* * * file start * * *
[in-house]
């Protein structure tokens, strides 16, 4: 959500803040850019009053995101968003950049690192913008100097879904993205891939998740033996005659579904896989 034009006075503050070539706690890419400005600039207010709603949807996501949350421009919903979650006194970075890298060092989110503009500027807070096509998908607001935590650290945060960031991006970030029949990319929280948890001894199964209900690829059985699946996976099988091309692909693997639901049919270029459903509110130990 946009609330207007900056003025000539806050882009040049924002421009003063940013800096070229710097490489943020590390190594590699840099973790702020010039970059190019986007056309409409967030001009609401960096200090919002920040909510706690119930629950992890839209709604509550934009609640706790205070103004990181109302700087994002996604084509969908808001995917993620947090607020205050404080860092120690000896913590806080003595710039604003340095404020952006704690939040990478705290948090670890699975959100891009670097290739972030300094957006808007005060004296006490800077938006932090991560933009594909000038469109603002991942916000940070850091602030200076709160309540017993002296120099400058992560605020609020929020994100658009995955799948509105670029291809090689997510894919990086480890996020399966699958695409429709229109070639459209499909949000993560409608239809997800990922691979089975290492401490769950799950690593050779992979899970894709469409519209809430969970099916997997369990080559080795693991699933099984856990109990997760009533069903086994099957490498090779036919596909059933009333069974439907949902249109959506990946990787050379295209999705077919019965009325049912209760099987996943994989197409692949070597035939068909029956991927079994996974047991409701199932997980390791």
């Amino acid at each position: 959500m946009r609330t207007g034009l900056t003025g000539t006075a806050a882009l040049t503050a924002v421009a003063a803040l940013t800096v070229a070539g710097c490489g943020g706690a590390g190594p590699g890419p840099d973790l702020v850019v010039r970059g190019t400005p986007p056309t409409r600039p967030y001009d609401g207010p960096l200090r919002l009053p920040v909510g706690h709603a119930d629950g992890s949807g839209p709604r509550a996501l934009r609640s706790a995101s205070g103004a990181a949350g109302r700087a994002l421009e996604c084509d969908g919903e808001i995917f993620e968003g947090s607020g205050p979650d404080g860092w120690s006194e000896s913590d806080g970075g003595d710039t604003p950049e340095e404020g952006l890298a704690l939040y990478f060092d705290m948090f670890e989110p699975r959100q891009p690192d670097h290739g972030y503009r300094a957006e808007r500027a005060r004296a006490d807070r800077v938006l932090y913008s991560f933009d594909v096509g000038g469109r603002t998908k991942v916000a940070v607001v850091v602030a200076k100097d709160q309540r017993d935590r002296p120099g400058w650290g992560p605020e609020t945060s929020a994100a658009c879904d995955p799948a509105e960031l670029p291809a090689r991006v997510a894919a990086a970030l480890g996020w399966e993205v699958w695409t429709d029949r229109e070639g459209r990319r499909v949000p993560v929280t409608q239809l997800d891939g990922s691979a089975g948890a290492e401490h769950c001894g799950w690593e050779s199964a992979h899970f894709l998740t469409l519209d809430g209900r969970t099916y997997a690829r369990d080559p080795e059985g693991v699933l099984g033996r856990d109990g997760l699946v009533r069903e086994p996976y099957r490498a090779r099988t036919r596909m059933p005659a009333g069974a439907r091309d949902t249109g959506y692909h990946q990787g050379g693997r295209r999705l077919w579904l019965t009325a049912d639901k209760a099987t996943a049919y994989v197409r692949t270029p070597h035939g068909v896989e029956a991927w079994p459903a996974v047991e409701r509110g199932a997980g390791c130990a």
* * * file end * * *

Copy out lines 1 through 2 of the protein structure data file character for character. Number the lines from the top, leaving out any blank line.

[in-house]
């Protein structure tokens, strides 16, 4: 959500803040850019009053995101968003950049690192913008100097879904993205891939998740033996005659579904896989 034009006075503050070539706690890419400005600039207010709603949807996501949350421009919903979650006194970075890298060092989110503009500027807070096509998908607001935590650290945060960031991006970030029949990319929280948890001894199964209900690829059985699946996976099988091309692909693997639901049919270029459903509110130990 946009609330207007900056003025000539806050882009040049924002421009003063940013800096070229710097490489943020590390190594590699840099973790702020010039970059190019986007056309409409967030001009609401960096200090919002920040909510706690119930629950992890839209709604509550934009609640706790205070103004990181109302700087994002996604084509969908808001995917993620947090607020205050404080860092120690000896913590806080003595710039604003340095404020952006704690939040990478705290948090670890699975959100891009670097290739972030300094957006808007005060004296006490800077938006932090991560933009594909000038469109603002991942916000940070850091602030200076709160309540017993002296120099400058992560605020609020929020994100658009995955799948509105670029291809090689997510894919990086480890996020399966699958695409429709229109070639459209499909949000993560409608239809997800990922691979089975290492401490769950799950690593050779992979899970894709469409519209809430969970099916997997369990080559080795693991699933099984856990109990997760009533069903086994099957490498090779036919596909059933009333069974439907949902249109959506990946990787050379295209999705077919019965009325049912209760099987996943994989197409692949070597035939068909029956991927079994996974047991409701199932997980390791």